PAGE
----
"Whenever I go into a restaurant, I order both a chicken and an egg to see which comes first"

Sunday, February 10, 2013

Equality vs. Equal Opportunity–Let’s Not Confuse The Two

In an article in the New York Times (2.10.13) Adaobi Tricia Nwaubani writes about inequality in Nigeria, and how some are brought up in privilege and destined for power, position, and wealth; and others are consigned to lives of service and labor.  She laments this divide between rich and poor and turns to the United State for a more evolved and mature political philosophy.  “All men are created equal”, she rightly quotes as one of our founding principles, but goes on to misinterpret these words as many Americans have.  Our Founding Fathers never meant to say that all men were created equal – that is all people were born with the same intellectual, physical, mental, or social abilities – but that all men had the right to equal opportunity.

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Our country now is obsessed by equality, but in the rush to eliminate all kinds of discrimination, we have diminished and demeaned individual excellence, talent, and genius.  Public schools are organized around the presumption that all children are equal, and that it has been only because of the luck of the draw – i.e. being born to poor, uneducated, dysfunctional parents – that they lag in all measures of achievement.  The clarion call is to eliminate these pernicious factors so that America will become what Thomas Jefferson and his colleagues had originally envisioned – a land where everyone was truly and identically equal.

Of course this is nonsense.  While there are indeed many such pernicious environmental factors affecting child development and adult assimilation into the mainstream, there are just as many genetic and hereditary ones.  While no scientist is willing to put an absolute figure on the nature-nurture equation, all agree that a significant percent of human traits are genetically determined.  A number of researchers, using twin studies, have concluded that 50-60 percent of IQ is gene-related.

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Some children are simply better endowed from birth with many attributes critical to success. They are quicker at understanding, more logical and disciplined in their thinking, more perceptive, more aware of subtle distinctions, able to assimilate, process, and organize complex information, and more determined to learn, to find out, and to solve.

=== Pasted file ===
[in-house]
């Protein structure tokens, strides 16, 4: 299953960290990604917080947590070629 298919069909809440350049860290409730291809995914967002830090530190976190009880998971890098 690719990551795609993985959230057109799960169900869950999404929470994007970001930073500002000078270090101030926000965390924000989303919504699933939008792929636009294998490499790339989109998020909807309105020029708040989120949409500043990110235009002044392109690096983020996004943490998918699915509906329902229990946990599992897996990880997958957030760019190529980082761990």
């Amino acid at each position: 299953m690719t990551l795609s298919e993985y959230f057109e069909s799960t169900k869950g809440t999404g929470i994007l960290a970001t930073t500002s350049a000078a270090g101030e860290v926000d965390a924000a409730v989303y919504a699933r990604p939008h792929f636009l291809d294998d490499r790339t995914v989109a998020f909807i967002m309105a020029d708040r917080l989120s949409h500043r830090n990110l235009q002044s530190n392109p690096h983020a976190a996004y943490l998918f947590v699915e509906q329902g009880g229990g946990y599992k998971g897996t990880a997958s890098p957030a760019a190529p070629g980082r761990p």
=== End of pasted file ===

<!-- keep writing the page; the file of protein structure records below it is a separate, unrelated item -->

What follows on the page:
Well-off, educated families will quickly recognize these abilities, realize that they are the fundamental qualities for success in a competitive world and will cultivate, encourage, and promote them from birth.  Equally intelligent children born into dysfunctional families will more often than not languish, their abilities unnoticed.  Of course there are many exceptions, and the autobiographical shelves are well-stocked with stories of famous people who were beaten and abused, put down, humiliated, and exiled to the corn crib; but these are relative few within the mass of today’s millions.

The point is only that there is an important genetic component to intelligence, and that when it is compounded with positive parental influence, the results are impressive.  Money is not the key factor, and recent studies have shown that the children of Asians in the diaspora, regardless of their education, profession, or income, perform at significantly higher levels than native born or other parallel immigrant groups.

America is a socially advanced country because we constantly and persistently try to level the playing field as much as possible – that is, to give intelligent children and adults all the opportunity possible to let them fulfill their promise.  However, most programs have been focused on ‘progressive’ solutions to engineer social equality.  Mission-driven, politically-motivated, government programs to redistribute wealth have never been successful.  Attempts to accelerate the social trajectory of students who will always perform below par have failed miserably.  Affirmative action programs have recently done more to set back the cause of equality than any other program.  While these programs had merit fifty years ago and were responsible for breaking down previously impenetrable racial barriers, they now serve to deceive the very students they purport to help.

Other, more realistic approaches have been to create avenues of opportunity, such as voucher schools, which enable those motivated parents with intelligent children to get a better education than the one they receive from failing public ones.  Rather than increase social service programs designed to provide government support to the underclass – programs which have tended to encourage a confining social immobility and a culture of entitlement – these realists have argued for eliminating them, obliging individuals to return to the competitive principles envisioned by the Founding Fathers.